Moderna Launches Clinical Trial for HIV Vaccine

By Sharon O. Isaalah

The American Pharmaceutical and Biotechnology Company, Moderna has launched early-stage clinical trials of a vaccine for Human Immunodeficiency Virus (HIV). Moderna made this known via a statement published on it’s official website on Thursday.

The first doses of the HIV vaccine that uses mRNA technology were administered at George Washington University (GWU) School of Medicine and Health Sciences in Washington, D.C.

Nearly 38 million people worldwide are living with HIV, which can lead to the potentially fatal disease, acquired immunodeficiency syndrome (AIDS).

Being diagnosed with HIV in the past was considered a death sentence. However, today, HIV is much more manageable with medications that can reduce viral loads to undetectable so the virus can’t be transmitted, as well as pills that can be taken to prevent infecting those who are HIV-negative.

Despite decades of research, no vaccine has ever been developed. Several candidates have entered clinical trials but failed in later stages.

Meanwhile, researchers hope that this breakthrough HIV vaccine can induce specific white blood cells, called B cells, which can then turn into what are known as broadly neutralizing antibodies that can neutralize the virus.

Moderna in collaboration with International AIDS Vaccine Initiative (IAVI) developed the shot, which uses the same technology as Moderna’s successful COVID-19 vaccine.

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Stephen Hoge, M.D., President of Moderna, said: “We are very pleased to be partnering with IAVI and the Bill & Melinda Gates Foundation to apply our mRNA technology in the setting of HIV. At Moderna, we believe that mRNA offers a unique opportunity to address critical unmet public health needs around the world.

“We believe advancing this HIV vaccine program in partnership with IAVI and Scripps Research is an important step in our mission to deliver on the potential for mRNA to improve human health”.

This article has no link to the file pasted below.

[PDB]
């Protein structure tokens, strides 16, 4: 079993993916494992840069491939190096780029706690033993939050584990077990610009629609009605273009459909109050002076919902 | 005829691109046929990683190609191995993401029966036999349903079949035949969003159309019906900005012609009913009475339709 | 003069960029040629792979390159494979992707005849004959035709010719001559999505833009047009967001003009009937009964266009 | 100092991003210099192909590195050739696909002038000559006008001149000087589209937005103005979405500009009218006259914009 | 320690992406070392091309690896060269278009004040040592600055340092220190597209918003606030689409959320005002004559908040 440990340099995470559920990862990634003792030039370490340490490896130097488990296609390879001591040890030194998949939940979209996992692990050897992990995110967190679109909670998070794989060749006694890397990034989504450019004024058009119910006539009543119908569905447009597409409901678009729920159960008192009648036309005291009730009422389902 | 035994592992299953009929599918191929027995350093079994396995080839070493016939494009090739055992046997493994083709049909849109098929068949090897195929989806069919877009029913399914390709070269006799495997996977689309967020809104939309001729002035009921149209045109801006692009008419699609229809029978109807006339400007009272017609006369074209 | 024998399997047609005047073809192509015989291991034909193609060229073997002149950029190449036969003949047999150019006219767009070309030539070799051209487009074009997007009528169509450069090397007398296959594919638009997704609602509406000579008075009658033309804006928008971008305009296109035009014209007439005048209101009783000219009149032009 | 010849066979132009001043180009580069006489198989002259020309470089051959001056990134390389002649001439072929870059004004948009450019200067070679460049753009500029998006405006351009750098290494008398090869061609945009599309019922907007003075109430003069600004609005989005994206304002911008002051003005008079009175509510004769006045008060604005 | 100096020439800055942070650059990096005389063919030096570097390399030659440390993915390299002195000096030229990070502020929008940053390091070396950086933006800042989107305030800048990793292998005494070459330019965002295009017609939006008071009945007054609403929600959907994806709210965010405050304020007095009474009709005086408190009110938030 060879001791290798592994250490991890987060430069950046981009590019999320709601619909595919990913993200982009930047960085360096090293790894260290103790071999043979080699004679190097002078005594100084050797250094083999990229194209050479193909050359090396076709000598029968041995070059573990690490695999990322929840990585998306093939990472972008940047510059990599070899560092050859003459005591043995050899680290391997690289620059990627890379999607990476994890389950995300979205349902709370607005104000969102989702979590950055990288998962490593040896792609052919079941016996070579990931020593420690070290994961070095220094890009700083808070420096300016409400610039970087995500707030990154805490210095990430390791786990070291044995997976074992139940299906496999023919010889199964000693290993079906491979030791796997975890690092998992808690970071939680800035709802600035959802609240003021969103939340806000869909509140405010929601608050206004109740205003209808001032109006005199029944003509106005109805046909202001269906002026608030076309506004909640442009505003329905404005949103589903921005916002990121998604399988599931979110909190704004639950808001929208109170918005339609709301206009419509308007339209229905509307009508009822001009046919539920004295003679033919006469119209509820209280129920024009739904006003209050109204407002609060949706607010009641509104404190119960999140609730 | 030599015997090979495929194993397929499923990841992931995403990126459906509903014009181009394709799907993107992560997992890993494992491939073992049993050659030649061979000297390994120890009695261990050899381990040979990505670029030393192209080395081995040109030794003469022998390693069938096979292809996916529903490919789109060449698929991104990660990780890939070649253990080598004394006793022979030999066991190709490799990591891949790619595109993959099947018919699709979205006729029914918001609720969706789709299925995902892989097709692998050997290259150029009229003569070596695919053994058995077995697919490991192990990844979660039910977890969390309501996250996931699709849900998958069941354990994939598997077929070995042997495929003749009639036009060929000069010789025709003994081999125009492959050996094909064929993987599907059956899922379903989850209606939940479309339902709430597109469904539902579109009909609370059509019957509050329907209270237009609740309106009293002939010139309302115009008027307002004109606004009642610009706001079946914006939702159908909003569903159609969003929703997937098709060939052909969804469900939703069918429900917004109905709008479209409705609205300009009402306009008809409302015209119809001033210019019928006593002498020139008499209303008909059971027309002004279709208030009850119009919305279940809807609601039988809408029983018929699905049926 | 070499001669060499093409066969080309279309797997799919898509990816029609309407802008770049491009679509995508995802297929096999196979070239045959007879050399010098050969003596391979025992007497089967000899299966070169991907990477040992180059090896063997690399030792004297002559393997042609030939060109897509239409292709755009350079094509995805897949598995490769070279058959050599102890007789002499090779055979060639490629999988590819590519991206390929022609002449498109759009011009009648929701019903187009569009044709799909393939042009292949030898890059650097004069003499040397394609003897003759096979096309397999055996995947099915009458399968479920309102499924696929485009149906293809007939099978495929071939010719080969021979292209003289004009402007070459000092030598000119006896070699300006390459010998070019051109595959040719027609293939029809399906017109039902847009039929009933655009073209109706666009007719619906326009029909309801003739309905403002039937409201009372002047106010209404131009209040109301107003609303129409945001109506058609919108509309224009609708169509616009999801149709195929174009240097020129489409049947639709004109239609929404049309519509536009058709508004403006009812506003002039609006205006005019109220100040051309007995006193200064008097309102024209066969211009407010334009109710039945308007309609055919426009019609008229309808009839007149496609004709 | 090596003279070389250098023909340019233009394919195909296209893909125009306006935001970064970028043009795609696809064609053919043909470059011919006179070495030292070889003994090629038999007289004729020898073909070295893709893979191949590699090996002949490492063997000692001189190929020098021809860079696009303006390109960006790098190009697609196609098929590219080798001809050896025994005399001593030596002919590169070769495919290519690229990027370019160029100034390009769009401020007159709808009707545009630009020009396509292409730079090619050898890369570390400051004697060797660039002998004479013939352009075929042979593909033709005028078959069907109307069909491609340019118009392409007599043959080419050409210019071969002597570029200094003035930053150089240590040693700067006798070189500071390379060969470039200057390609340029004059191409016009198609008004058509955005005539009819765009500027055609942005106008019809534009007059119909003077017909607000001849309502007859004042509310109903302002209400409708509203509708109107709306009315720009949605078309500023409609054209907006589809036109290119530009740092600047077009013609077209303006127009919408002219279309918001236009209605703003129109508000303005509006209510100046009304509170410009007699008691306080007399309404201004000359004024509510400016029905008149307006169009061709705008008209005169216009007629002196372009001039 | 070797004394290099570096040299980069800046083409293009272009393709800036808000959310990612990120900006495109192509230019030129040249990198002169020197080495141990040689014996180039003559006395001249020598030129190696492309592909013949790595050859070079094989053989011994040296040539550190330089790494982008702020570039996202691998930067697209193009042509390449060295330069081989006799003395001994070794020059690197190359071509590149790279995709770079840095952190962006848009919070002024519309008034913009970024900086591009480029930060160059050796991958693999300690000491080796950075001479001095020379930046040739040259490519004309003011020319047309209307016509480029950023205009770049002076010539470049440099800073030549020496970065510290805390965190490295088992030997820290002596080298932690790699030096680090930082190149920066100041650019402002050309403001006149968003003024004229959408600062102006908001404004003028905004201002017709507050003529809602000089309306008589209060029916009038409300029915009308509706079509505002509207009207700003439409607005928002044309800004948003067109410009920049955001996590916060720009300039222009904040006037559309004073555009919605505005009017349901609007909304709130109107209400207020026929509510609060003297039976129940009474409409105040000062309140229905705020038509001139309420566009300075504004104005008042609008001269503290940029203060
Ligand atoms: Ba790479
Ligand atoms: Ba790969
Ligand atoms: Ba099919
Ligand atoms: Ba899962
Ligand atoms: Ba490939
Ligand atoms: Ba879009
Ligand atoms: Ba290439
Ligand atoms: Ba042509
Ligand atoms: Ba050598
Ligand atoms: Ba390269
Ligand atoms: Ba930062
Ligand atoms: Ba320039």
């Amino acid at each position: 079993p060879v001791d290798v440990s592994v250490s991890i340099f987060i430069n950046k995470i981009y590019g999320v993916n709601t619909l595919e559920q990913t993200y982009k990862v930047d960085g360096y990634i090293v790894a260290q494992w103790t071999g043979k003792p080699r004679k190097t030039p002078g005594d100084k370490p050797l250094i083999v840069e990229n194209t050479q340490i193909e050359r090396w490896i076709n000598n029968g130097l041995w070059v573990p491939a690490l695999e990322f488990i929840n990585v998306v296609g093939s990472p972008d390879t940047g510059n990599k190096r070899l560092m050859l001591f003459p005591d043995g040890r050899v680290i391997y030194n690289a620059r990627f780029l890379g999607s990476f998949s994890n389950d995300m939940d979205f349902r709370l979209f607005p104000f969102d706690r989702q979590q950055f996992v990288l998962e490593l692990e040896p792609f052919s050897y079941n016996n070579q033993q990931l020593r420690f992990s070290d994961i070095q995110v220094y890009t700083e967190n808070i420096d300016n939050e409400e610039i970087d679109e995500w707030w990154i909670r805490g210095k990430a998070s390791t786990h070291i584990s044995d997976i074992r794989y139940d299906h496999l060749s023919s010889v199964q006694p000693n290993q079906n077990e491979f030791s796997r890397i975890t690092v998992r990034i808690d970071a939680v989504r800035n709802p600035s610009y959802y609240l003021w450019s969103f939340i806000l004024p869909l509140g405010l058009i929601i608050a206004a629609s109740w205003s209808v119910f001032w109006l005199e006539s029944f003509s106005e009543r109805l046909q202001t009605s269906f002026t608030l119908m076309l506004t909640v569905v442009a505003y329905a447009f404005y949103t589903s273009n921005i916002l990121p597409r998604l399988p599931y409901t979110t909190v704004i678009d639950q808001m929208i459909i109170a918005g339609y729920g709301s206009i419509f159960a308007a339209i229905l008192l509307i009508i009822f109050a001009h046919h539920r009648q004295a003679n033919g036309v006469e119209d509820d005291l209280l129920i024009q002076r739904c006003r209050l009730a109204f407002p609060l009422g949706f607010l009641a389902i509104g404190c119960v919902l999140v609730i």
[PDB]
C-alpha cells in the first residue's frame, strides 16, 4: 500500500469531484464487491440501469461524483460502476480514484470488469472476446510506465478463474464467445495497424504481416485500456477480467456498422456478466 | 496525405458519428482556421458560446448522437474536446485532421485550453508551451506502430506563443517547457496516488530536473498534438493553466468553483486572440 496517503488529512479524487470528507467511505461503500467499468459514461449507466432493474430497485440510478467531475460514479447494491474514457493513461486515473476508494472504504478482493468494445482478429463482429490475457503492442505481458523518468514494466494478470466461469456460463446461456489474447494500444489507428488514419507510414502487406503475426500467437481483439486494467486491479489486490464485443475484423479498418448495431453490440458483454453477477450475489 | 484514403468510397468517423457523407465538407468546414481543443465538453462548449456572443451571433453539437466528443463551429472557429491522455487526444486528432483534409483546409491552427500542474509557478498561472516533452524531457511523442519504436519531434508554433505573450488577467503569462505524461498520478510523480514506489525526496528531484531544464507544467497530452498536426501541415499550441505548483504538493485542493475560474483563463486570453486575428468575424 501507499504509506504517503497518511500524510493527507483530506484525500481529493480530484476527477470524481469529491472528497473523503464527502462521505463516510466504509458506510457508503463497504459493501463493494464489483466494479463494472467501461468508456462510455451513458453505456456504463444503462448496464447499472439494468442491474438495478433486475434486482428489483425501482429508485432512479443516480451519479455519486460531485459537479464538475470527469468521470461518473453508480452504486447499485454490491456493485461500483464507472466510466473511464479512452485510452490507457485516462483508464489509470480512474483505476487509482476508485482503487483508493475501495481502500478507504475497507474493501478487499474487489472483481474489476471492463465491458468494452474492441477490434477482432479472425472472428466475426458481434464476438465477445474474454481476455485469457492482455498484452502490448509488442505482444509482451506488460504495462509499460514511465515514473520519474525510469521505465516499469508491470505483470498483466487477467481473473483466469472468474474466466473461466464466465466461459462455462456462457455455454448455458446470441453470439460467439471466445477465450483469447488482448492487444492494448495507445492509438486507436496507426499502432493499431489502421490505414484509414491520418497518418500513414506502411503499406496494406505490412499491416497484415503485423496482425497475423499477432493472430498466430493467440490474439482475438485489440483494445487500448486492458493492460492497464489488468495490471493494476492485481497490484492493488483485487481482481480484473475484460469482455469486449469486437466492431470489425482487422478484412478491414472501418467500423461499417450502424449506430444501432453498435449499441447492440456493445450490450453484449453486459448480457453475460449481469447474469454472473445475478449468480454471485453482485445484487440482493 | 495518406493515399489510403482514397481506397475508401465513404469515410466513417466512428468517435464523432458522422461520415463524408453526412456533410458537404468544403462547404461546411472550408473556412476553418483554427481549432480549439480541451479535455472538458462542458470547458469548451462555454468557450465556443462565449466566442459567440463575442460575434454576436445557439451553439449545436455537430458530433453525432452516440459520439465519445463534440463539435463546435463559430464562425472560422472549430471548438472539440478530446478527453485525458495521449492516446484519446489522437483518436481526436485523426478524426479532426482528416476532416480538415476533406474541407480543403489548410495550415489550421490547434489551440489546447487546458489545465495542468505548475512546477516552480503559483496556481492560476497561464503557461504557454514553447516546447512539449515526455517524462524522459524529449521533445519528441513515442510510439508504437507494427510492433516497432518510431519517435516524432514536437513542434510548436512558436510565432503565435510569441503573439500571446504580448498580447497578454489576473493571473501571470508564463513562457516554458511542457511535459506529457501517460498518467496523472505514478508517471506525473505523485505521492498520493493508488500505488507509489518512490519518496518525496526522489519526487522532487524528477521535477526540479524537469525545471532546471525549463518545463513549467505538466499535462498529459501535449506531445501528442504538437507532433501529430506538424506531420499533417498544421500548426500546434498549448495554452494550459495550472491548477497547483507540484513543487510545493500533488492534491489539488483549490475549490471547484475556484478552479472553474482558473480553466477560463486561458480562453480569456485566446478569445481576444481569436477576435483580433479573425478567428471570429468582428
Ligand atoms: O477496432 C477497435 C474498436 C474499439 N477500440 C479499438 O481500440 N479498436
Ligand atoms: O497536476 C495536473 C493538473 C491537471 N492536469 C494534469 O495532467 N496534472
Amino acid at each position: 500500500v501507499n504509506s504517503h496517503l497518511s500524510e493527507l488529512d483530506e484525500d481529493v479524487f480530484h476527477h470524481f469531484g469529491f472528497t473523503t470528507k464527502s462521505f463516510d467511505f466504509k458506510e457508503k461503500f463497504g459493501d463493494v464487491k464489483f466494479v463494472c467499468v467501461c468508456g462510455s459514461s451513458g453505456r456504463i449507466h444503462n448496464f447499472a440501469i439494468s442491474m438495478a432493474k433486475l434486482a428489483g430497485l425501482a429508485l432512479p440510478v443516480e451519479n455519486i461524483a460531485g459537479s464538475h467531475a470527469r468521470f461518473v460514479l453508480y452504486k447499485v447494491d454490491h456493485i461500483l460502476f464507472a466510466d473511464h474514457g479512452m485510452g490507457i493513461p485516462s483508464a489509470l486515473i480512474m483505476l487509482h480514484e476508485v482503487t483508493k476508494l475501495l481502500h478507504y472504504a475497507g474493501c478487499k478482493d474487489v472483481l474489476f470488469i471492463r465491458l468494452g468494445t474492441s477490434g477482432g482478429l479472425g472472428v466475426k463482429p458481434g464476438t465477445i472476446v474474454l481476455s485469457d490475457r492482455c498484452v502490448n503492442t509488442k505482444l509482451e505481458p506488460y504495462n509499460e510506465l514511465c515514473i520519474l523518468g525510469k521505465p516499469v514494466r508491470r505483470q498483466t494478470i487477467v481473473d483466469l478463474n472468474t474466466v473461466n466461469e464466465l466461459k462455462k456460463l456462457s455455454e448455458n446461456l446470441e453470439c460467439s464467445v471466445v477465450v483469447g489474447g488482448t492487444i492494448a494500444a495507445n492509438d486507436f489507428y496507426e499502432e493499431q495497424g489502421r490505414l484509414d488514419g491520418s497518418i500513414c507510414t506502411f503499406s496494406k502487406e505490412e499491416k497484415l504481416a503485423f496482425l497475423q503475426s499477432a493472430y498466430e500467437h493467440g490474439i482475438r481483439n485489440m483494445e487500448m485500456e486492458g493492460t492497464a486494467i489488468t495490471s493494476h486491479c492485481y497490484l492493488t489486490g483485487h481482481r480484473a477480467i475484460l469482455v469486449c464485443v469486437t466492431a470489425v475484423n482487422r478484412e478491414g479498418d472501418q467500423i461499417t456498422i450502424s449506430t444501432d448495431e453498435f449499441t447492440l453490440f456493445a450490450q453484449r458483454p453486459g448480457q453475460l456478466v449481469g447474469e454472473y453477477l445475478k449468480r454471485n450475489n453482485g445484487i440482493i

On his part, Mark Feinberg, M.D., Ph.D., president and CEO of IAVI said: “We are tremendously excited to be advancing this new direction in HIV vaccine design with Moderna’s mRNA platform.

“The search for an HIV vaccine has been long and challenging, and having new tools in terms of immunogens and platforms could be the key to making rapid progress toward an urgently needed, effective HIV vaccine. We are grateful to all of our partners and especially to the Bill & Melinda Gates Foundation for funding this trial.”

According to the statement, Phase I of the trial will enroll 56 healthy, HIV-negative adult participants at GWU and three additional sites: Hope Clinic of Emory Vaccine Center in Atlanta; Fred Hutchinson Cancer Research Center in Seattle; and the University of Texas-Health Science Center at San Antonio.

Of the volunteers, 48 will receive one or two doses of the mRNA vaccine, and 32 also will receive the booster. The remaining eight will receive just the booster.

Researchers will then monitor for safety and efficacy of the new vaccine for up to six months after participants receive their final dose.

William Schief, Ph.D., professor at Scripps Research and executive director of vaccine design at IAVI’s Neutralizing Antibody Center (NAC) noted that: “We’ve seen promising proof of concept for germline targeting in IAVI G001, and this trial lets us take that approach to the next stage. What’s more, we’ve been able to expedite production of clinical trial material at a remarkably rapid pace because of Moderna’s technology.”

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